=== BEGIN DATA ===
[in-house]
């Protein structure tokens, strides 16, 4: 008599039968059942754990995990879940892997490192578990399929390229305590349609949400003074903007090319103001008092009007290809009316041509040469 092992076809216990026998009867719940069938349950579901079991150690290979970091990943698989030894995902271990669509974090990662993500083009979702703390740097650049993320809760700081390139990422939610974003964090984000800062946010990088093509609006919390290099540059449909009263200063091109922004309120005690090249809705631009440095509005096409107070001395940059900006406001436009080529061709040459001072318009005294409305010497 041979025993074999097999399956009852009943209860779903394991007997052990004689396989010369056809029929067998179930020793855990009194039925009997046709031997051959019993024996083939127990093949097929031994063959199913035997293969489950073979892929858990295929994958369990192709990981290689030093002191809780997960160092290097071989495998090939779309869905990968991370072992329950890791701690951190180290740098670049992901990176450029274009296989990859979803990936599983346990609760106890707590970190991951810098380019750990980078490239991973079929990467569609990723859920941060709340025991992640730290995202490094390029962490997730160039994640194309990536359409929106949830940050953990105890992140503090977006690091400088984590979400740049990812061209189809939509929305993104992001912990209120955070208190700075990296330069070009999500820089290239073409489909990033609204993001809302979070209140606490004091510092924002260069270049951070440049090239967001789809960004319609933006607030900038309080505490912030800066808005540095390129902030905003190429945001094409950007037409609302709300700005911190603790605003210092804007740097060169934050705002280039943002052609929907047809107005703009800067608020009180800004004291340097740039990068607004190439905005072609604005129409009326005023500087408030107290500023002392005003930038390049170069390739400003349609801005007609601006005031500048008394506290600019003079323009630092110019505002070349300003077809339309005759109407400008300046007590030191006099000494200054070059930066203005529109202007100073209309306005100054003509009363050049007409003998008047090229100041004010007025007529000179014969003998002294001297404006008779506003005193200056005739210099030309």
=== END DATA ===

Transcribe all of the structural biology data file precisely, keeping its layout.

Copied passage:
[in-house]
């Protein structure tokens, strides 16, 4: 008599039968059942754990995990879940892997490192578990399929390229305590349609949400003074903007090319103001008092009007290809009316041509040469 092992076809216990026998009867719940069938349950579901079991150690290979970091990943698989030894995902271990669509974090990662993500083009979702703390740097650049993320809760700081390139990422939610974003964090984000800062946010990088093509609006919390290099540059449909009263200063091109922004309120005690090249809705631009440095509005096409107070001395940059900006406001436009080529061709040459001072318009005294409305010497 041979025993074999097999399956009852009943209860779903394991007997052990004689396989010369056809029929067998179930020793855990009194039925009997046709031997051959019993024996083939127990093949097929031994063959199913035997293969489950073979892929858990295929994958369990192709990981290689030093002191809780997960160092290097071989495998090939779309869905990968991370072992329950890791701690951190180290740098670049992901990176450029274009296989990859979803990936599983346990609760106890707590970190991951810098380019750990980078490239991973079929990467569609990723859920941060709340025991992640730290995202490094390029962490997730160039994640194309990536359409929106949830940050953990105890992140503090977006690091400088984590979400740049990812061209189809939509929305993104992001912990209120955070208190700075990296330069070009999500820089290239073409489909990033609204993001809302979070209140606490004091510092924002260069270049951070440049090239967001789809960004319609933006607030900038309080505490912030800066808005540095390129902030905003190429945001094409950007037409609302709300700005911190603790605003210092804007740097060169934050705002280039943002052609929907047809107005703009800067608020009180800004004291340097740039990068607004190439905005072609604005129409009326005023500087408030107290500023002392005003930038390049170069390739400003349609801005007609601006005031500048008394506290600019003079323009630092110019505002070349300003077809339309005759109407400008300046007590030191006099000494200054070059930066203005529109202007100073209309306005100054003509009363050049007409003998008047090229100041004010007025007529000179014969003998002294001297404006008779506003005193200056005739210099030309």